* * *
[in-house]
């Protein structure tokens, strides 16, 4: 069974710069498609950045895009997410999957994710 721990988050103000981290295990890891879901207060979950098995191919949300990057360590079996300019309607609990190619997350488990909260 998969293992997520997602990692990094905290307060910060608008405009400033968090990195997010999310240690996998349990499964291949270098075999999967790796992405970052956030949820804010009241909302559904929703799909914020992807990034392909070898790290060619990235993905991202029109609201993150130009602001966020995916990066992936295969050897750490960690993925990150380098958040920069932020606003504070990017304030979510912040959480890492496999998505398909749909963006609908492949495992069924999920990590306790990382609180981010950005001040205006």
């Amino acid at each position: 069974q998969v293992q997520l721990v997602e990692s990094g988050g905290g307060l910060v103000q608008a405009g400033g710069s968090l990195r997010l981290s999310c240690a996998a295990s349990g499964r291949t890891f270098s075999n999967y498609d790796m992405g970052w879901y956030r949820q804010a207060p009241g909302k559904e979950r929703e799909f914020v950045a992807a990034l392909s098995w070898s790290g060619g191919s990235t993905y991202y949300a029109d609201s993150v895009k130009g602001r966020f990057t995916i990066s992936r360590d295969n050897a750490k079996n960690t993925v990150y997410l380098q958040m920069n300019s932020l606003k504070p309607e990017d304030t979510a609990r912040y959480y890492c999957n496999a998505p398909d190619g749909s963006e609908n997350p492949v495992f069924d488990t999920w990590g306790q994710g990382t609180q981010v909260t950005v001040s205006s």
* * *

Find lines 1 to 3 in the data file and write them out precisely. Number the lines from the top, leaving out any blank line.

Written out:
[in-house]
């Protein structure tokens, strides 16, 4: 069974710069498609950045895009997410999957994710 721990988050103000981290295990890891879901207060979950098995191919949300990057360590079996300019309607609990190619997350488990909260 998969293992997520997602990692990094905290307060910060608008405009400033968090990195997010999310240690996998349990499964291949270098075999999967790796992405970052956030949820804010009241909302559904929703799909914020992807990034392909070898790290060619990235993905991202029109609201993150130009602001966020995916990066992936295969050897750490960690993925990150380098958040920069932020606003504070990017304030979510912040959480890492496999998505398909749909963006609908492949495992069924999920990590306790990382609180981010950005001040205006």
């Amino acid at each position: 069974q998969v293992q997520l721990v997602e990692s990094g988050g905290g307060l910060v103000q608008a405009g400033g710069s968090l990195r997010l981290s999310c240690a996998a295990s349990g499964r291949t890891f270098s075999n999967y498609d790796m992405g970052w879901y956030r949820q804010a207060p009241g909302k559904e979950r929703e799909f914020v950045a992807a990034l392909s098995w070898s790290g060619g191919s990235t993905y991202y949300a029109d609201s993150v895009k130009g602001r966020f990057t995916i990066s992936r360590d295969n050897a750490k079996n960690t993925v990150y997410l380098q958040m920069n300019s932020l606003k504070p309607e990017d304030t979510a609990r912040y959480y890492c999957n496999a998505p398909d190619g749909s963006e609908n997350p492949v495992f069924d488990t999920w990590g306790q994710g990382t609180q981010v909260t950005v001040s205006s």